Lead agency for women gears up for 2012, to push for elderly, youth and indigenous women’s concerns

In the 37th anniversary of the Philippine Commission on Women (PCW), the management and staff vow to continue training themselves for Gender and Development (GAD) work, providing technical assistance to and partnering with national and local government bodies, and civil society organizations.

The Philippine Commission on Women (PCW) will pay more attention to less popular women’s concerns such as the physically handicapped, elderly, youth, indigenous people, electronic violence against women (e-VAW) and climate change, Chairperson Remedios Rikken stated during the agency’s celebration of its 37th year at the Mabini Hall, Malacañang Palace on Monday (January 9). “It seems like such a long time ago when the world first started to recognize that women are partners of men in development,” Rikken recalls. “When the United Nations (UN) declared the First International Conference on Women in 1975, and the First Generation of Women Leaders in the Philippines lobbied the national government for the establishment of what the UN calls the National Machinery for Women, the National Commission on the Role of Filipino Women (NCRFW)” was born, she added.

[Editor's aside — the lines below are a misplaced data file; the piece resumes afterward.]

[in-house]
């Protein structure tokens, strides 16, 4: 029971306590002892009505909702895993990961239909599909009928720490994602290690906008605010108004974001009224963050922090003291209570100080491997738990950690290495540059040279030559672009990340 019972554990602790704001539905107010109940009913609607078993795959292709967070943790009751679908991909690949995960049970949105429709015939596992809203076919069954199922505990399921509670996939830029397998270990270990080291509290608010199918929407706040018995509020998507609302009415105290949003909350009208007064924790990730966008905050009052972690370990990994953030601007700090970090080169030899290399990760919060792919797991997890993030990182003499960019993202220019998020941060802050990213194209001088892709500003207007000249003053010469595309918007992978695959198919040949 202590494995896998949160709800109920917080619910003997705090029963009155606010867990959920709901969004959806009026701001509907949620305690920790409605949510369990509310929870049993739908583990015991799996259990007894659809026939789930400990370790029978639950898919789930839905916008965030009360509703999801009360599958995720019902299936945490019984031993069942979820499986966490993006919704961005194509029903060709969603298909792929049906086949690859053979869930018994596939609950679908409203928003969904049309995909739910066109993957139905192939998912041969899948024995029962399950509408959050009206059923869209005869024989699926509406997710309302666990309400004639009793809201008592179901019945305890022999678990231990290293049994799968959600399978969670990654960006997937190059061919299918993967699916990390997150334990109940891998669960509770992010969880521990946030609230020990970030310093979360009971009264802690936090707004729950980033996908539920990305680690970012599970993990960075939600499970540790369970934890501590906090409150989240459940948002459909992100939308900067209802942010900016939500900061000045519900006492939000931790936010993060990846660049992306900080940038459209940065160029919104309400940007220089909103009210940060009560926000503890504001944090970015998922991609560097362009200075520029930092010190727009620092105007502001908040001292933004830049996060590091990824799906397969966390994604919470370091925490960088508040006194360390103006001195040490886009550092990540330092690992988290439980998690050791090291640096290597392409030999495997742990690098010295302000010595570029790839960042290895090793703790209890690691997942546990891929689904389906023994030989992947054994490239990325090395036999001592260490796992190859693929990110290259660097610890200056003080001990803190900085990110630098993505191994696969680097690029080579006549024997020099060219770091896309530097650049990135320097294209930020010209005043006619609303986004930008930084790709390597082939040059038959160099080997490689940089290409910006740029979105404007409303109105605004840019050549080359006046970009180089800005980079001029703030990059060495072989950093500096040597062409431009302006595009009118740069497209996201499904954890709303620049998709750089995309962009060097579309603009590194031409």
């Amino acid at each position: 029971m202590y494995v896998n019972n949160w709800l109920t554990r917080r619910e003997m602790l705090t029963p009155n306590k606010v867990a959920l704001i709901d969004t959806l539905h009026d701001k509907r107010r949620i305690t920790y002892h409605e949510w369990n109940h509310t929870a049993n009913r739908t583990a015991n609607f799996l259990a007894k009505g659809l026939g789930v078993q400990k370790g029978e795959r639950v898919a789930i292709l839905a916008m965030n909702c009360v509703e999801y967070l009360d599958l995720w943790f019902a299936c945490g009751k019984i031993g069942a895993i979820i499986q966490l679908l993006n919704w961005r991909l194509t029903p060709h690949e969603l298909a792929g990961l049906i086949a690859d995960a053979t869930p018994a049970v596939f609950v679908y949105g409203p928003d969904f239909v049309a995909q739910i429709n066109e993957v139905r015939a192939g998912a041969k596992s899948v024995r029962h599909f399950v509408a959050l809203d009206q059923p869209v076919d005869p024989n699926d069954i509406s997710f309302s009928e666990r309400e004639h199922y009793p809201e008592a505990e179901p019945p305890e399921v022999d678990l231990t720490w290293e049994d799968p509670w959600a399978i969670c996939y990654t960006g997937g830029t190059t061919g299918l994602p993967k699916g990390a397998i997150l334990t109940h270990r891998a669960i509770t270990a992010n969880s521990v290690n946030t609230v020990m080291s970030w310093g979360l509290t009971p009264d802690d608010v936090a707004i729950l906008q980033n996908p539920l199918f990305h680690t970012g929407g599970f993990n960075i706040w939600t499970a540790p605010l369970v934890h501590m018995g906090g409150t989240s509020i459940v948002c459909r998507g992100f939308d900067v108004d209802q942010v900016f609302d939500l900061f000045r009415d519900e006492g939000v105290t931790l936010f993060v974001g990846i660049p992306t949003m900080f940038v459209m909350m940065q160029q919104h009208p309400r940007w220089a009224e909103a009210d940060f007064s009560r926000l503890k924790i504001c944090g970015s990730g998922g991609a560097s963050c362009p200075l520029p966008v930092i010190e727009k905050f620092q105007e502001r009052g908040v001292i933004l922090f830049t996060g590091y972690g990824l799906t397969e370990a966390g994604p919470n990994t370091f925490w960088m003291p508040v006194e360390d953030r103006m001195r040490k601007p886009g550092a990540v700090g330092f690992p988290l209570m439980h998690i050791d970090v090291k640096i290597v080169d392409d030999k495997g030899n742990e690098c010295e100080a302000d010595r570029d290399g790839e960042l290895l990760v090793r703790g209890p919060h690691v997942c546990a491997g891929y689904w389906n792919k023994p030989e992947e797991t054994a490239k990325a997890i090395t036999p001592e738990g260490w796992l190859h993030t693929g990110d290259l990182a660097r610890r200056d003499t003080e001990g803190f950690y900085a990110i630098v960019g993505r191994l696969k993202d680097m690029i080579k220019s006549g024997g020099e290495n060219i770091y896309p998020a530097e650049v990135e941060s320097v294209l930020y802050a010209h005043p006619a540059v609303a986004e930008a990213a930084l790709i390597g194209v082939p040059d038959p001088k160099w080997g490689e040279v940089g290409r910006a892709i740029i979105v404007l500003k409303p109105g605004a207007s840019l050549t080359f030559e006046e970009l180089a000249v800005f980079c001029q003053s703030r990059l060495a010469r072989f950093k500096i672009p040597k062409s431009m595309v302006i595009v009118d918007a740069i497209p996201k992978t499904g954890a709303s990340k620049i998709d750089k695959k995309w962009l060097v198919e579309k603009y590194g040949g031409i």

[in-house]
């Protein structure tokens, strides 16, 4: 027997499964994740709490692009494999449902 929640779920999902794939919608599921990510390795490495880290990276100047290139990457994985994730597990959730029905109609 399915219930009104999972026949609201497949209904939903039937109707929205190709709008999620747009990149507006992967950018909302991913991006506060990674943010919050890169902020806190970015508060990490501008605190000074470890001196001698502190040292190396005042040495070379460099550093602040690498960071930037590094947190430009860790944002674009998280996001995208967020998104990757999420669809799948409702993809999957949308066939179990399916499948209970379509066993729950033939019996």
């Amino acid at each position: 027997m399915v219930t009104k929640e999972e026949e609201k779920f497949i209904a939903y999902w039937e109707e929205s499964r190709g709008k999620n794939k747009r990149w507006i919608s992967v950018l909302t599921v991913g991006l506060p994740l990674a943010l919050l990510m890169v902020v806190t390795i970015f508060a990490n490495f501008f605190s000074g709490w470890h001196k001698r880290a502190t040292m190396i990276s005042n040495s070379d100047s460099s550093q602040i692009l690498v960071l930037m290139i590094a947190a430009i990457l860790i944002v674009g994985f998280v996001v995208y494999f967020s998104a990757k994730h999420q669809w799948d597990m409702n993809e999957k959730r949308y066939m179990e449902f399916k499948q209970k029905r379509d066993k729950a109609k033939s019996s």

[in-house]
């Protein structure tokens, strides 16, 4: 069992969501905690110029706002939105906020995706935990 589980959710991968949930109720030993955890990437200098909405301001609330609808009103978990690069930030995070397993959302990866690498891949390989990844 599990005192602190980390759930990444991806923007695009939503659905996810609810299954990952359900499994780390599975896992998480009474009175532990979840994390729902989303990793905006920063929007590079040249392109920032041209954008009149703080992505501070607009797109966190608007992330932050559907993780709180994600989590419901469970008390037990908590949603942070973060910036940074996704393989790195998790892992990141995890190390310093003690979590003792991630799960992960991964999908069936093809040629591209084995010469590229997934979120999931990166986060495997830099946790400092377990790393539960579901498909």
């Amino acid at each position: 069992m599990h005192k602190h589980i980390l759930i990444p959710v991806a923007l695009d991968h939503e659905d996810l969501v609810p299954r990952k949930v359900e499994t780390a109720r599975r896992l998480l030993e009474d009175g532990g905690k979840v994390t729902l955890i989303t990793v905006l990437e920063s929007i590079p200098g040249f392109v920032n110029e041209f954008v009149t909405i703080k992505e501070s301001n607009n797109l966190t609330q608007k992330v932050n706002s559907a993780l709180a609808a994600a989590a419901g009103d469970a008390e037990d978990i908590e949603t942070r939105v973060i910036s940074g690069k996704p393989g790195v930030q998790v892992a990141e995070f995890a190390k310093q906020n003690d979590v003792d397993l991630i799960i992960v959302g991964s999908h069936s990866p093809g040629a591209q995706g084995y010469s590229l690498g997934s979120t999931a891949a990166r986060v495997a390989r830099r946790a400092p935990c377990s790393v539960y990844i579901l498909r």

NCRFW was instrumental in the Philippine ratification of the Convention on the Elimination of all Forms of Discrimination Against Women (CEDAW), also known as the women’s bills of rights. Countries that ratify CEDAW commit improve the status of women and end discrimination and violence against women.

The agency created several documents that outlines and guides both government and civil society organizations in advancing women’s rights and welfare at the national and local levels. “From the language of ‘women’s liberation’ to ‘women in development’ to ‘women and development’ to ‘gender and development,’ new tools of analysis were developed…to better understand what needs to be done,” Rikken elaborated.

The landmark legislation Magna Carta of Women changed the name of NCRFW to PCW and transformed it from an advisory to a policy-making body. With new and complex issues emerging, PCW will continue equipping its staff, and providing technical assistance to partners in government and civil society organizations. “The challenge is to keep it exciting, fun and ‘sexy’ as some of our partners suggest,” Rikken concluded.